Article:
Banks drag the FTSE 100 down; airline shares drop on travel restrictions
Banks and industrials weighed on London’s FTSE 100 on Friday, while airline stocks came under pressure as Britain again tightened travel restrictions.
The blue chip FTSE 100 (.FTSE) edged down 0.1%, along with HSBC (HSBA.L), Prudential (PRU.L), Barclays (BARC.L) and the Lloyds banking group (LLOY. L) down 0.7% and 1.2% after weaker-than-expected US employment data pushed bond yields lower.
The miners, including Anglo American (AAL.L), BHP Group (BHPB.L) and Rio Tinto (RIO.L) offered the greatest support.
British Airways owner IAG (ICAG.L) lost 0.9% after Britain removed Portugal from its list of non-quarantined trips and added seven more countries to its red list. Read more
Other airlines, including Ryanair Holdings, Wizz Air (WIZZ.L) and EasyJet, fell between 1% and 2.6%.
The FTSE 250 Index (.FTMC) of domestically focused mid-cap stocks was also little changed, rising 0.1%.
“The travel industry has continued to be impacted by yesterday’s earthquake decision to remove Portugal from the green list,” said Danni Hewson, financial analyst at AJ Bell.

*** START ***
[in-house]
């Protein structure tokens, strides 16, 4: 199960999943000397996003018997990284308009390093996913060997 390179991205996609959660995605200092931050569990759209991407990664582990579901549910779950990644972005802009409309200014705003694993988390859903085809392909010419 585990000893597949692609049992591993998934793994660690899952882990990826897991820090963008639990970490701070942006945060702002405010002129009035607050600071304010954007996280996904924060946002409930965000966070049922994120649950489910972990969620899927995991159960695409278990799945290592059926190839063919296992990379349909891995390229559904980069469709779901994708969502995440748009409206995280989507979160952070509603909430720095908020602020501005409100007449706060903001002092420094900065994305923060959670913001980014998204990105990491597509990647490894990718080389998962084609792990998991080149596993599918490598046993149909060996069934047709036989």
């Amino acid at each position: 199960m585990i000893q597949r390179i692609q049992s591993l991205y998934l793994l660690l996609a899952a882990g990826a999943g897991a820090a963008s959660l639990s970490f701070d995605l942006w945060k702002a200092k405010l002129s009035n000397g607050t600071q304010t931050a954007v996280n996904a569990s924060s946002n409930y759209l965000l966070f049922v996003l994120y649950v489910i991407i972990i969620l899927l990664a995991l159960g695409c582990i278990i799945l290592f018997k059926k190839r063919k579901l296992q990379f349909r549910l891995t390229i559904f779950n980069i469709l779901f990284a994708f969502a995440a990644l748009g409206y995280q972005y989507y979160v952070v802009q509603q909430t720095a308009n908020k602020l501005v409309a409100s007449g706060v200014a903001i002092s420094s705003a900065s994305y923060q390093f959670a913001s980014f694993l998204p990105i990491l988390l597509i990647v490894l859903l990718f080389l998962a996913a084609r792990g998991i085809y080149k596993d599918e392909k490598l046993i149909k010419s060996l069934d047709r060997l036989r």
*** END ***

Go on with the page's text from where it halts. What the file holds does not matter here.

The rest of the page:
“Hopes for anything approaching a normal summer for the industry now appear to be pretty much over.”
Meanwhile, the prevalence of COVID-19 infections in England nearly doubled in the last week of May and the estimated “R” breeding number increased as the “delta” variant became more prevalent, sparking concerns about plans to unlock the country. Read more
Globally, stocks rallied as a weaker-than-expected U.S. employment report allayed concerns that a rapid recovery in the world’s largest economy could prompt the Federal Reserve to turn off the taps stimulus earlier.
After crossing the 7,000 mark in mid-April, the FTSE 100 index hovered in a narrow range over fears that rapid economic growth would lead to higher inflation and faster tightening of monetary policies. accommodating.
Among other stocks, Reckitt Benckiser Group (RKT.L) rose 1.3% and B&M European Value Retail (BMEB.L) added 1.9% after brokers increased their price targets.
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